Historical Reminiscents Podcast EP 46: Professional Development Vs. Professional Learning

Lego storm troopers teaching darth vader how to ride a bike

Conference season is quickly approaching for many Canadian academics and with all of this travel comes conversations about professional development. In this episode, I discuss the differences between professional development and professional learning.  I also tackle questions of ongoing career development, active learning, and the funding of professional growth opportunities.

I would love to hear your thoughts on professional development and professional learning. Leave a comment or send me a message on Twitter.

Mentioned in this episode:
David Porter Explains a Couple Things Video, Ontario Extend mOOC
-Linda Darling-Hammond, Maria E. Hyler, Madelyn Gardner, Danny Espinoza, “Effective Teacher Professional Development” (PDF)
-Ann Webster-Wright, “Reframing Professional Development Through Understanding Authentic Professional Learning

Rapid Reads:
-“Feeling Grief: On Emotions in the Archive of Enslavement“, Nathan Dize

Download or listen now.

Photo credit: Daniel Cheung on Unsplash

Historical Reminiscents EP 28: Spring Cleaning Your Work Life

Blue flowers on left. Right side reads: "Episode 28: Spring Cleaning Your Work Life."

It is finally warm here! And flowers are starting to grow! As Spring rolls around I’ve been getting the urge to start Spring cleaning.  What does Spring cleaning mean for folks working in academia and public history? How do you set yourself for success in the coming season?  In this episode I chat about shaking up schedules, planning for the Summer, and getting the most out of Spring.

I would love to hear about how your writing or professional routines change with the seasons, leave a comment or send me a message on Twitter.

Mentioned in this episode:
-“A Semester Needs A Plan

Download or listen now.  

Historical Reminiscents EP 25: Conference Season – Networking As An Introvert

Cords plugged into a sound board. Right side reads "Episode 25: Conference Season - Networking As An Introvert"

I’m currently at the National Council on Public History annual meeting (yay!) and with conference season ramping up I’ve been thinking a lot about networking.  In this episode I discuss networking as an introvert, conference survival tips, and small steps to building a strong network.  I also chat about virtual colleagues, asking for help, and reaching out to people you don’t know.

I would love to hear about your conference plans for this year and your favourite conference tips, leave a comment or send me a message on Twitter.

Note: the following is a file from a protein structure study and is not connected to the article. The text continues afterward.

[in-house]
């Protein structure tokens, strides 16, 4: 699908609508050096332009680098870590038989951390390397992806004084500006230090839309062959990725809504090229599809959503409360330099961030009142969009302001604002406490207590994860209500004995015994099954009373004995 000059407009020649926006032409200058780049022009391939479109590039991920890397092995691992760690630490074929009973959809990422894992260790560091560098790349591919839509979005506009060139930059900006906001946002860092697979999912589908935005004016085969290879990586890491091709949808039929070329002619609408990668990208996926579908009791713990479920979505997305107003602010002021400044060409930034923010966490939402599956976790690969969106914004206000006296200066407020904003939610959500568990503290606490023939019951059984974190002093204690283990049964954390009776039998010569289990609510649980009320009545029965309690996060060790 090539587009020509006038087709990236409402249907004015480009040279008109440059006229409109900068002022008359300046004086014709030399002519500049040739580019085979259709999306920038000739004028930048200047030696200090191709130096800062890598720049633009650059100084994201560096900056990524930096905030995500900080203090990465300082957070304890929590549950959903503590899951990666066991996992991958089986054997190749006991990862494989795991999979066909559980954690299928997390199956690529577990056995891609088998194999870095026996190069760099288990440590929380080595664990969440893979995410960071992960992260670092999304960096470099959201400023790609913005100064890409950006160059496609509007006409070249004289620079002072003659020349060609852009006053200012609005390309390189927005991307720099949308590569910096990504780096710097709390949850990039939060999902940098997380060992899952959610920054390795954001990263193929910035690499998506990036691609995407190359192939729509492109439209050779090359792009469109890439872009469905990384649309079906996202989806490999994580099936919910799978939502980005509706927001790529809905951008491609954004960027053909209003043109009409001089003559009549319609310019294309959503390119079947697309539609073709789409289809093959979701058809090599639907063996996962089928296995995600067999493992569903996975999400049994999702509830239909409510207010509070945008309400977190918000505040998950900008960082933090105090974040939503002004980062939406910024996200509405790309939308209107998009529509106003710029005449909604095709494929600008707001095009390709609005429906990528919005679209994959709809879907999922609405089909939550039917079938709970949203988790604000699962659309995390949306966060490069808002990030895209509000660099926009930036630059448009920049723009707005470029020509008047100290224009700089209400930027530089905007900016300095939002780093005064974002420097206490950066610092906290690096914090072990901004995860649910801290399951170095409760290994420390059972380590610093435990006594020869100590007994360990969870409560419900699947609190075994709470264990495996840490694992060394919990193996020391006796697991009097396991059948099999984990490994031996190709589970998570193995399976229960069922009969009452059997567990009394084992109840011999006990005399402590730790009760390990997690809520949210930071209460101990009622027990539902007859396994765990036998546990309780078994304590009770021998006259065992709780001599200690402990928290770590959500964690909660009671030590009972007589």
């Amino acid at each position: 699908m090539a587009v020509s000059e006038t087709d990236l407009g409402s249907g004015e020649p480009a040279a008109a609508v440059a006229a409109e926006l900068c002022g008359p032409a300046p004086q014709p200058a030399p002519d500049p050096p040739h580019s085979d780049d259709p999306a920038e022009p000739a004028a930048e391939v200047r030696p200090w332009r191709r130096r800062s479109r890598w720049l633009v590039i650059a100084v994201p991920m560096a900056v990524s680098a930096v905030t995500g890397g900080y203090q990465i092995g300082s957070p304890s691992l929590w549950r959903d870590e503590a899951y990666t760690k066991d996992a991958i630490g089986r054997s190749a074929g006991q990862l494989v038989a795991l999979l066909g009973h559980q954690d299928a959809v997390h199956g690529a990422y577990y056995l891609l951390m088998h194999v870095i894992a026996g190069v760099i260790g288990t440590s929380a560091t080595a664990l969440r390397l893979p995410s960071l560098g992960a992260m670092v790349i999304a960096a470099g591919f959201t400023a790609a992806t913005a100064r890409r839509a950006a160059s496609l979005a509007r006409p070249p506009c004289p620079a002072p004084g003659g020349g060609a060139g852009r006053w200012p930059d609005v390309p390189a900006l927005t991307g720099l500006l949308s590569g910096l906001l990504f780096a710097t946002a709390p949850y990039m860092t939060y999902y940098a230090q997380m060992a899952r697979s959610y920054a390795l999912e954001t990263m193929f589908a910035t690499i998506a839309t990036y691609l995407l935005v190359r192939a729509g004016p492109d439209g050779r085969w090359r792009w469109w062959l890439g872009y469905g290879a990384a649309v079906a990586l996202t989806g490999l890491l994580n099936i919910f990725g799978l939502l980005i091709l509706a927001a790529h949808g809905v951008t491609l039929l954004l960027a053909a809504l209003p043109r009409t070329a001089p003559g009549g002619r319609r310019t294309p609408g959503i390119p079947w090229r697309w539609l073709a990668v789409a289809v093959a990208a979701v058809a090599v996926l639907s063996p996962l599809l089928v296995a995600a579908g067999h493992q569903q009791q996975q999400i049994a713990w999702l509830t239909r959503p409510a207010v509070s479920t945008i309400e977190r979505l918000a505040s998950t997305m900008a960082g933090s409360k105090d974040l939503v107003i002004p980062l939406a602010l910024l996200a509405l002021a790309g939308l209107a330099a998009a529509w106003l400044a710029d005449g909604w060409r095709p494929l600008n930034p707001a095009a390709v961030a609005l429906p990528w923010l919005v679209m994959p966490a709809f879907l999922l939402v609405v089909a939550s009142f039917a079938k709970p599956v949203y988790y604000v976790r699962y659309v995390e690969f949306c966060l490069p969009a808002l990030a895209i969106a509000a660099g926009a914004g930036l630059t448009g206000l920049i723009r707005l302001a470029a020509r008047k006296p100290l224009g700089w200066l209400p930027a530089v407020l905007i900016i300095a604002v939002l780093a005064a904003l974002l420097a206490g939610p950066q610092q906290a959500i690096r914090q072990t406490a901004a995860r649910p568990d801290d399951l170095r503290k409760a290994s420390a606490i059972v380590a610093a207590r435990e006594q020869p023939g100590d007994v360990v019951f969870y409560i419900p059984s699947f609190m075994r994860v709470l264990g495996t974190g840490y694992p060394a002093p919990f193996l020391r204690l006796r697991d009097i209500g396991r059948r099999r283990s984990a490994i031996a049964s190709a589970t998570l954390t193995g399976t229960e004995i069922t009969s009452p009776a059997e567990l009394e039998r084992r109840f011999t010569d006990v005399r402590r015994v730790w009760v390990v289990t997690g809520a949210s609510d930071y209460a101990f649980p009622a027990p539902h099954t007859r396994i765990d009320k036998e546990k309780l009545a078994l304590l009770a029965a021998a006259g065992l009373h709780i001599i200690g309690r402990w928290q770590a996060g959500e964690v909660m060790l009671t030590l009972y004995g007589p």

Mentioned in this episode:
-Katie Linder, “How to Meet Really Cool People
-Andrea Eidinger, “A Beginner’s Guide to CHA

Download or listen now.

Historical Reminiscents EP 17: Leadership, Admin, And The Things They Didn’t Teach You in Grad School

Woman holding a "Like a Boss" mug on the left image on right reading: Episode 17 Leadership, Admin, and the things they didn't teach you in grad school

New podcast episode! In this week’s episode I discuss building admin and leadership skills within public history.  I talk about education gaps, how to gain hands on experience, and the importance of mentorship.

How have you worked to build admin or management skills within public history? Leave a comment or send me a message on Twitter.

Mentioned in this episode:
Developing History Leaders 
Archives Leadership Institute

Download or listen now.

NCPH Election Results

Dictionary definition of vote

Jumping up and down news! (Okay, I admit that I might be the only one who jumps up and down at this news). I was recently elected to the Board of Directors of the National Council on Public History (NCPH). Folks can find the complete election results in the March issue of the Public History News publication. Congrats to Kristen Baldwin Deathridge and Kimberly Springle who were also elected to the Board and congratulations to Gregory Smoak to who was elected as NCPH president.

I talk about NCPH a lot. It is a professional organization that I truly care about and the space that I consider my professional home. The folks who I’ve meet though NCPH are a constant source of inspiration.

Each year I come away from the annual meeting with a sense of renewed love for my profession, enthusiasm for emerging public history practices, and possibilities for projects within my own workplace. For example, the Canada-wide Canadian History Edit-A-thon organized by Jessica Knapp and I developed out of an idea we had at the 2017 annual meeting. Details on this year’s annual meeting, which is being held in Las Vegas from April 18-21, can be found on the NCPH website.